The economic recovery within the European Union and the eurozone should continue at “a modest pace” next year, the EU has forecast. The economy of the 28-nation EU is set to grow by 1.9% this year, 2.0% in 2016 and by 2.1% the year after.
The 19-nation eurozone is expected to grow by 1.6% this year, rising to 1.8% next year and 1.9% in 2017. The EU said growth was being helped by factors such as low oil prices and a weaker euro exchange rate.
Another factor cited was the European Central Bank's attempts to stimulate the eurozone economy through its bond-buying programme.
However, the report also warned that new challenges to growth were appearing, including the slowdown in China and emerging market economies, and geopolitical tensions.
European Commissioner Pierre Moscovici said EU economies would see growth rising and unemployment and fiscal deficits falling, but the effects would be unevenly spread across member states.
He noted the global economic outlook remained uncertain, warning EU nations not to let up in their efforts to reform their economies.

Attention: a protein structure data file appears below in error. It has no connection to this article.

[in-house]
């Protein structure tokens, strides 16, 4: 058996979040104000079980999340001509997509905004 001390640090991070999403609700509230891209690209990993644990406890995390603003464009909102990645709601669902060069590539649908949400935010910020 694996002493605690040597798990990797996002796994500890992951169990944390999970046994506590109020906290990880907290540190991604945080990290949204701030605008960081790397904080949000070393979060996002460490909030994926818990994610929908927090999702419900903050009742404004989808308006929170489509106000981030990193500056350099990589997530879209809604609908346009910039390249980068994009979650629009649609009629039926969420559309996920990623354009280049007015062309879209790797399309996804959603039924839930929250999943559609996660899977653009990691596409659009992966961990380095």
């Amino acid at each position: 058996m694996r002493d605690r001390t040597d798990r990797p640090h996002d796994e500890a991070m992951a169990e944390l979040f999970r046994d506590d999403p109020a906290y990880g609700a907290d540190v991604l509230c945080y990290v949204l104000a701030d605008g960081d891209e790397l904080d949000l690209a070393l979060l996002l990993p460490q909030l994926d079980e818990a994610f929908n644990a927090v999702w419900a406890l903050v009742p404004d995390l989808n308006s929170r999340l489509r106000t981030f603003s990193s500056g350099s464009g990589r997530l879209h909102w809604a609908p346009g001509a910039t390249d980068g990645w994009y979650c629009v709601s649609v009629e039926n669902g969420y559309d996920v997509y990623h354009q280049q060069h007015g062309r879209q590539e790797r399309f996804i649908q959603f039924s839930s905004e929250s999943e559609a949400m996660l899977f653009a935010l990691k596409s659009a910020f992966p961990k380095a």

The EU's executive arm expects three million migrants to arrive in Europe by 2017 as they flee war and poverty in Syria and other conflict zones.
It predicts the increase in labour supply could boost GDP growth in the medium term provided the correct policies are in place.
Greece, which is receiving up to €86bn in a three-year bailout, is expected to see its economy shrink by 1.4% this year and by 1.3% in 2016, but is forecast to grow by 2.7% in 2017.
The EU also noted that the recent Volkswagen emissions scandal could affect business.
Possible spillovers from Volkswagen's manipulation of diesel engine emission tests to other sectors via production chains or confidence effects could create downside risks to corporate investment, it said.